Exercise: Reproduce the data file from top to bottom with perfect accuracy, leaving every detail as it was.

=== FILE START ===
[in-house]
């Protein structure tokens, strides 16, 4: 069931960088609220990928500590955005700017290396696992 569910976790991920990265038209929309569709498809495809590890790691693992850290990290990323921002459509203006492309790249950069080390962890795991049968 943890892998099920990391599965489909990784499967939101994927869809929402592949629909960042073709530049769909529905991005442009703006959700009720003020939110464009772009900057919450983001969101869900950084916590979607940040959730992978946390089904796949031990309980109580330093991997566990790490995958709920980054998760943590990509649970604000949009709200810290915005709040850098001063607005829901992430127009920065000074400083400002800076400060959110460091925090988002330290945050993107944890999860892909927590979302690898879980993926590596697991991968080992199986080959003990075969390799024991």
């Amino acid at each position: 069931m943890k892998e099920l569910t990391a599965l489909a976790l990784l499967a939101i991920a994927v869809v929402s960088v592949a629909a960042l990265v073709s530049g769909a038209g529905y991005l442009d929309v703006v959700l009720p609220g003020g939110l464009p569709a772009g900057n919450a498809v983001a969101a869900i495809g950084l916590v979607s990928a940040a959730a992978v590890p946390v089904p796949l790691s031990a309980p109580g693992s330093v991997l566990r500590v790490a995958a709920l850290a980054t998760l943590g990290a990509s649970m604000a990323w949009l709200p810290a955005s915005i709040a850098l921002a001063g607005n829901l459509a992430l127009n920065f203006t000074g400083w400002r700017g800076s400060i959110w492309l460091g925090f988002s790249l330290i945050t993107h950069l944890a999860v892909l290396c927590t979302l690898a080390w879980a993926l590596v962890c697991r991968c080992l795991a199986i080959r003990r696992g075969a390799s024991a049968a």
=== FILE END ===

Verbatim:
[in-house]
């Protein structure tokens, strides 16, 4: 069931960088609220990928500590955005700017290396696992 569910976790991920990265038209929309569709498809495809590890790691693992850290990290990323921002459509203006492309790249950069080390962890795991049968 943890892998099920990391599965489909990784499967939101994927869809929402592949629909960042073709530049769909529905991005442009703006959700009720003020939110464009772009900057919450983001969101869900950084916590979607940040959730992978946390089904796949031990309980109580330093991997566990790490995958709920980054998760943590990509649970604000949009709200810290915005709040850098001063607005829901992430127009920065000074400083400002800076400060959110460091925090988002330290945050993107944890999860892909927590979302690898879980993926590596697991991968080992199986080959003990075969390799024991």
């Amino acid at each position: 069931m943890k892998e099920l569910t990391a599965l489909a976790l990784l499967a939101i991920a994927v869809v929402s960088v592949a629909a960042l990265v073709s530049g769909a038209g529905y991005l442009d929309v703006v959700l009720p609220g003020g939110l464009p569709a772009g900057n919450a498809v983001a969101a869900i495809g950084l916590v979607s990928a940040a959730a992978v590890p946390v089904p796949l790691s031990a309980p109580g693992s330093v991997l566990r500590v790490a995958a709920l850290a980054t998760l943590g990290a990509s649970m604000a990323w949009l709200p810290a955005s915005i709040a850098l921002a001063g607005n829901l459509a992430l127009n920065f203006t000074g400083w400002r700017g800076s400060i959110w492309l460091g925090f988002s790249l330290i945050t993107h950069l944890a999860v892909l290396c927590t979302l690898a080390w879980a993926l590596v962890c697991r991968c080992l795991a199986i080959r003990r696992g075969a390799s024991a049968a």